Therefore I do not believe that the two adults in the barn watching the sniveling boy were the Doctor’s parents (or the Other’s). I still believe that the Other was reborn as a child into the House of Lungbarrow and later became the Doctor.

    1. I'm okay with the Doctor being a reincarnation of the Other in some way, but not with Susan being the Other's granddaughter and not Dr. Who's granddaughter.

  2. Don't like the new series? I can get that (I didn't enjoy most of the Matt Smith years). Don't consider it canon? Quite frankly, that's just a little ridiculous. In a series that's run for as long as Doctor Who, there will always be bits you like, bits you like a lot less, and bits you don't like at all. But it's all canon - until the next time the canon is rewritten, at least.

    1. The BBC has a definite policy of treating the classic series and the New Series as two different shows.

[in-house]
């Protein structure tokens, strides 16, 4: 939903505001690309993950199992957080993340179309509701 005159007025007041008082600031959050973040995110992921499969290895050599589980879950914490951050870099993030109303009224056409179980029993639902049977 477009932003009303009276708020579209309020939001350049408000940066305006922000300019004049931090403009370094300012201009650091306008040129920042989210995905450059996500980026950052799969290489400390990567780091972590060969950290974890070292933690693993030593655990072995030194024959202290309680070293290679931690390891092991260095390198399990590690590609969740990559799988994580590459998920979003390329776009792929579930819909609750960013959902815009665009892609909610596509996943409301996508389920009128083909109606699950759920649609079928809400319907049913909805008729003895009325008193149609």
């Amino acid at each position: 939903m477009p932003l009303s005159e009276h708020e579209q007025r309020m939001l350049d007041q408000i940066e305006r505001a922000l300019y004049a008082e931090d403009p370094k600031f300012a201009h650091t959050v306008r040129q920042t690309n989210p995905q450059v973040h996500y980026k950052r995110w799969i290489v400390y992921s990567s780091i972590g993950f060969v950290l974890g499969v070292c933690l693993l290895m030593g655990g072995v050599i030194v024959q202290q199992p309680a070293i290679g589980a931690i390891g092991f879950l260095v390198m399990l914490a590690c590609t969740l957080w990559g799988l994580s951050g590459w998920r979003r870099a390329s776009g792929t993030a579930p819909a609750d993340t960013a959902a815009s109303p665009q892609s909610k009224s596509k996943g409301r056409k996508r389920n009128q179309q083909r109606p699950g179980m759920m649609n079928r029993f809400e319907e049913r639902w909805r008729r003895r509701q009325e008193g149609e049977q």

The DVD lines have different formats and Big Finish are not allowed to use characters from the New Series in their audios.

  3. Listen was dull. It was a pointless, boring tale about the Doctor confronting 'what lurks in dreams'. And then after 45 tedious minutes, we find out it could actually just be nothing. Along the way we have to have the Doctor as a boy on Gallifrey, The Plot Device At The End Of The Universe, some unfunny "jokes", and not a whole lot else.

    I see that the Company Line is that Listen was an instant classic, with the usual idiots like Sandifer and Cornell gushing and fawning over its supposed brilliance. But it's hollow. While they're slavering about it now, I will be very keen to see what these same people are saying about Listen a few years from now. After all the excitement, hype and Orwellian media have forgotten about it.

    This Tea With Morbius review differs from many others, in that it's the honest feelings and thoughts of the reviewer, rather than appalling the "Who can praise Moffat the most?" hysteria that passes for what we call reviews today.